Faith leaders call for religious liberty and Reproductive Health Act during Clergy Day at the Capitol



In meetings at the Capitol today, clergy leaders from around the state urged lawmakers to pass the Reproductive Health Act. “The Reproductive Health Act protects the religious liberty of all New Yorkers,” said Rabbi Dennis Ross, director of Concerned Clergy for Choice (CCC). “Given the strong religious support for access to contraception and abortion care, we clergy believe that each woman and her family should be able to arrive at their own spiritual decision as supported by their religious teachings. The Reproductive Health Act will protect this basic religious freedom.”


CCC is a multi-faith network of 1,000 clergy advocates. The organization’s legislative focus is passage of the Reproductive Health Act which is supported by seven out of 10 New York voters, including clergy and 70 percent of Catholics. 


“Every individual is entitled to honor the teachings of his or her own faith. New York policy makers must ensure that this religious liberty is upheld by passing the Reproductive Health Act,” said Ross. The Reproductive Health Act affirms the right to use or refuse contraception and access to abortion care if a woman’s health is endangered during pregnancy.


“The beliefs of one faith cannot be thrust upon all New Yorkers through legislative or regulatory policies,” said Ross. “All New Yorkers,” he continued, “are entitled to the same religious liberty—freedom from religion—in the laws they must live by. The Reproductive Health Act protects the religious liberty of all New Yorkers.”


Key activists represented Concerned Clergy for Choice, the Religious Coalition for Reproductive Choice, Catholics for Choice and Catholic Women Speak.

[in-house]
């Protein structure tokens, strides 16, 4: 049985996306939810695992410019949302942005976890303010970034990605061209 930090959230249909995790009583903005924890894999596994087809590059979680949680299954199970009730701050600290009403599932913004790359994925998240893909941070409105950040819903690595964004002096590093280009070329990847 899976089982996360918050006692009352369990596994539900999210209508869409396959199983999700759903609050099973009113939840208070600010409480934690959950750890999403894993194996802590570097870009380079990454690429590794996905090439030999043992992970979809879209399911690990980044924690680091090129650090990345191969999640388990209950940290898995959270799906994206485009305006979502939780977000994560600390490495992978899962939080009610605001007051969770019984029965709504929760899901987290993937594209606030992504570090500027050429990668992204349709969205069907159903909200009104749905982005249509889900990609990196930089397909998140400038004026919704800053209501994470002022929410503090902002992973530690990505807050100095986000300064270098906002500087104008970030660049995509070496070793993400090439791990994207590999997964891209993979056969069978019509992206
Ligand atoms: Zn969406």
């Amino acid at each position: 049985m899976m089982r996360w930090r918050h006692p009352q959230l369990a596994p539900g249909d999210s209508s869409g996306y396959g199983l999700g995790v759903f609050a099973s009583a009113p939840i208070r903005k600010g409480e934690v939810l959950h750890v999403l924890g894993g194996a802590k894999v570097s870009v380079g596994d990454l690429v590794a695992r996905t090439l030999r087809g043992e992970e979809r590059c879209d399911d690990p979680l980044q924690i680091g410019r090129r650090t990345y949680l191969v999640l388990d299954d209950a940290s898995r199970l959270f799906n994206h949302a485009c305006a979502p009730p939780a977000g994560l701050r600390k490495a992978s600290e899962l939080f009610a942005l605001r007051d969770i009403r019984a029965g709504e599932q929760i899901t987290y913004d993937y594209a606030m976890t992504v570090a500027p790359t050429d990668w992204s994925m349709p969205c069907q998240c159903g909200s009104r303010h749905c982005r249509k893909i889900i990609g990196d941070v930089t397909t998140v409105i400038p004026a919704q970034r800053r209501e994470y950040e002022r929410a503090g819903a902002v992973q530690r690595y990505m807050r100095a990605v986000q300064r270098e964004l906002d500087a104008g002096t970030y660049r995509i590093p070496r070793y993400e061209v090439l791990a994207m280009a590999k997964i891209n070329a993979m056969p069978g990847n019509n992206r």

“When a woman experiences a serious health complication during her pregnancy, she may well be forced to choose between protecting her health or continuing that a very wanted but risky pregnancy. When this crisis happens late in pregnancy, a troubling gap in New York law compounds the tragedy, making it a potential crime to provide an abortion to protect her health. The Reproductive Health Act will ensure she can get safe, legal abortion care if that’s what she decides she needs, consistent with her faith, her spiritual wishes, and her religious leader’s recommendation. This is all about religious liberty because it’s about her honoring the teachings of her faith.” 


Clergy Day coincides with the publication of Rabbi Ross’ new book, All Politics Is Religious: Speaking Faith to the Media, Policy Makers, and Community, released by SkyLight Paths Publishing. All Politics Is Religious presents religious perspectives supporting access to reproductive health care, including contraception and abortion care, sex education for teens and marriage equality for same-gender couples. Ross’ commentaries on faith perspectives around reproductive health care policy have appeared online and in print, including in the New York Times. 


“Many faiths, including mine, recognize the moral good in making birth control available to women and families,” Ross said. “We hear all too much from clergy who see something sinful in birth control and expect  the government to impose their birth control restrictions onto the intimate lives of Americans. These birth control opponents do not speak for our diverse, thousand member clergy network.”